In what many doctors see as an inevitable result of growing entrepreneurial pressures on medicine, a price war has broken out here over one of the most controversial surgeries currently in use--radial keratotomy to reduce nearsightedness. It has already provoked chuckles and raised eyebrows, as well as bringing agreement and criticism from doctors and health economists.
NEWS
March 27, 1985
Re: "You Can Go Ethnic Again" (by Beverly Beyette, March 13), as an American I would like to ask some questions and express my layman views on the article. Why? Why do ethnic groups feel the necessity to be so concerned about heritage and cultural background? Why do they insist on maintaining the same prejudices and evoking prejudice upon themselves that their ancestors migrated to this country to escape? What is so important about being ethnic? Isn't being American enough? Human relationship is what this country is all about.
NEWS
February 23, 1990 | From the Associated Press
Two-thirds of those who had eye surgery to correct nearsightedness were able to see without glasses four years later, but doctors still cannot predict the outcome of the costly operation, a study found. "Our study and others have demonstrated fairly well that there are some adverse outcomes, but they are relatively rare," said John Carter, coordinator of the study, based at Emory University in Atlanta.
NEWS
August 19, 1986 | DENNIS McLELLAN, Times Staff Writer
Before Peggy Lindauer received her first pair of glasses in the third grade, she was so nearsighted she couldn't see the blackboard. She was, she recalled, "blind as a bat." In fact, the 23-year-old architectural draftsman has been so severely myopic all her life that she wouldn't go swimming in the ocean alone because she was afraid she wouldn't be able to find her way back to her beach towel without her glasses.
NEWS
February 9, 1986 | ALLAN PARACHINI, Times Staff Writer
In what many doctors see as an inevitable result of growing entrepreneurial pressures on medicine, a price war has broken out here over one of the most controversial surgeries currently in use--radial keratotomy to reduce nearsightedness. It has already provoked chuckles and raised eyebrows, as well as bringing agreement and criticism from doctors and health economists.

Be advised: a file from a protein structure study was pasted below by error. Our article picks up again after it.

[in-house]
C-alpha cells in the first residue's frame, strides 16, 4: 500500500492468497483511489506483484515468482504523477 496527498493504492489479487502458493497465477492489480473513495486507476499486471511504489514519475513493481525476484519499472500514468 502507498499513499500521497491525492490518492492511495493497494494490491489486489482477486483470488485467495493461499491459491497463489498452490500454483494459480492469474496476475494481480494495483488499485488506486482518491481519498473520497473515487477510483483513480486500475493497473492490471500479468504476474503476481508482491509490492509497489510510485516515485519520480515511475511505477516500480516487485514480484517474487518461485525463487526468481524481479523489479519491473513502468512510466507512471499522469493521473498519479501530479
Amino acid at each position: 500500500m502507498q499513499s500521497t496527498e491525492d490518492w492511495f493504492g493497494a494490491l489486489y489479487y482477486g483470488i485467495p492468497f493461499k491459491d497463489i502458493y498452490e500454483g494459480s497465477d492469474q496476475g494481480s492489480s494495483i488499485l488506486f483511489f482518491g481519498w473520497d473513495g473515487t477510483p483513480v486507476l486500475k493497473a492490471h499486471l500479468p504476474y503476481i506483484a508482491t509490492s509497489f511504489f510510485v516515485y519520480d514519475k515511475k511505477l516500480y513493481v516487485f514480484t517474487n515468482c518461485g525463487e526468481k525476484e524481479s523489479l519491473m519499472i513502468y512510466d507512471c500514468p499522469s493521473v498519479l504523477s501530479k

NEWS
March 17, 1985
While reading "Eye Surgery Pitch--Is It Hype or Hope?" (by Allan Parachini, March 3), I only found the answer to half of that question. According to Parachini's article, radial keratotomy is an unapproved procedure being hyped shamelessly to the public. Certainly, there is truth in the idea that some of the marketing pitches for RK go too far. Radial keratotomy is not for everyone who is nearsighted. Not every person undergoing the procedure will be able to "throw those glasses away."
NEWS
March 3, 1985 | ALLAN PARACHINI, Times Staff Writer
The first sentence of a letter from a public relations firm representing a Beverly Hills ophthalmologist was dramatic and eye-catching enough. "There is a 20-minute procedure that 'cures' myopia (nearsightedness)," it said, and it went on to promise miracle surgery that can permit someone who is nearsighted to "throw those glasses away."
NEWS
June 30, 2000 | From Associated Press
In a database kept secret from patients, the government has recorded the names of nearly 500 doctors and dentists across the country who have been slapped with at least 10 disciplinary actions and malpractice payments over the last decade. One of every seven U.S. doctors and one of every eight dentists has at least one malpractice payment or disciplinary report in the National Practitioners Data Bank, which the Department of Health and Human Services has been compiling since 1990.
NEWS
December 31, 1991
In a span of about 10 years, beginning in the late 1920s, the former Russian Empire transformed itself from a backward agrarian nation to a major modern industrial power--and thus became better prepared for the Second World War. Some examples of how Soviet scientists left their mark: SCIENCE: Party ideology had devastating effects on the scientific community. Foreign scientific concepts such as Einstein's theory of relativity and quantum mechanics were labeled "bourgeois."